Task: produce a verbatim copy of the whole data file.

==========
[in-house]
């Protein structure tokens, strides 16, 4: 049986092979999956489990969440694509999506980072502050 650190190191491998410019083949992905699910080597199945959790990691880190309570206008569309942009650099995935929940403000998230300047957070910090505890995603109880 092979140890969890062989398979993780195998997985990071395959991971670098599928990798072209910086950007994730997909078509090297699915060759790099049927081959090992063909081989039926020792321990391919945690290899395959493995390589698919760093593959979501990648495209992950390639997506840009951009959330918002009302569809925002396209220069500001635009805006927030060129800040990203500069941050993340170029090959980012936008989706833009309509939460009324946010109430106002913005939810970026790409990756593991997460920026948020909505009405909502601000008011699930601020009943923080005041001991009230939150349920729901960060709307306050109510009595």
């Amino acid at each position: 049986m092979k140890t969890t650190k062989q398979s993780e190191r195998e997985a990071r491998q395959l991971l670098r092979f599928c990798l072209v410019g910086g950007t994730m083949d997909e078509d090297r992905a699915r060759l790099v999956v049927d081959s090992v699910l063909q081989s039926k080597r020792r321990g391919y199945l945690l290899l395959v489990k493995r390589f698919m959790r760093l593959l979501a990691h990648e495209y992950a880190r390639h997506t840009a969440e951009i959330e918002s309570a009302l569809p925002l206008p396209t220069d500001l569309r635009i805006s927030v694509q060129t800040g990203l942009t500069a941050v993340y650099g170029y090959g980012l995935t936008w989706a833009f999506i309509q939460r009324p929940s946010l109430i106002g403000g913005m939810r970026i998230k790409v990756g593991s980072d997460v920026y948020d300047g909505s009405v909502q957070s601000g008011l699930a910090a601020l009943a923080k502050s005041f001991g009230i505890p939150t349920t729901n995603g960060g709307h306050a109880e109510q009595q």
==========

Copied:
[in-house]
């Protein structure tokens, strides 16, 4: 049986092979999956489990969440694509999506980072502050 650190190191491998410019083949992905699910080597199945959790990691880190309570206008569309942009650099995935929940403000998230300047957070910090505890995603109880 092979140890969890062989398979993780195998997985990071395959991971670098599928990798072209910086950007994730997909078509090297699915060759790099049927081959090992063909081989039926020792321990391919945690290899395959493995390589698919760093593959979501990648495209992950390639997506840009951009959330918002009302569809925002396209220069500001635009805006927030060129800040990203500069941050993340170029090959980012936008989706833009309509939460009324946010109430106002913005939810970026790409990756593991997460920026948020909505009405909502601000008011699930601020009943923080005041001991009230939150349920729901960060709307306050109510009595």
């Amino acid at each position: 049986m092979k140890t969890t650190k062989q398979s993780e190191r195998e997985a990071r491998q395959l991971l670098r092979f599928c990798l072209v410019g910086g950007t994730m083949d997909e078509d090297r992905a699915r060759l790099v999956v049927d081959s090992v699910l063909q081989s039926k080597r020792r321990g391919y199945l945690l290899l395959v489990k493995r390589f698919m959790r760093l593959l979501a990691h990648e495209y992950a880190r390639h997506t840009a969440e951009i959330e918002s309570a009302l569809p925002l206008p396209t220069d500001l569309r635009i805006s927030v694509q060129t800040g990203l942009t500069a941050v993340y650099g170029y090959g980012l995935t936008w989706a833009f999506i309509q939460r009324p929940s946010l109430i106002g403000g913005m939810r970026i998230k790409v990756g593991s980072d997460v920026y948020d300047g909505s009405v909502q957070s601000g008011l699930a910090a601020l009943a923080k502050s005041f001991g009230i505890p939150t349920t729901n995603g960060g709307h306050a109880e109510q009595q």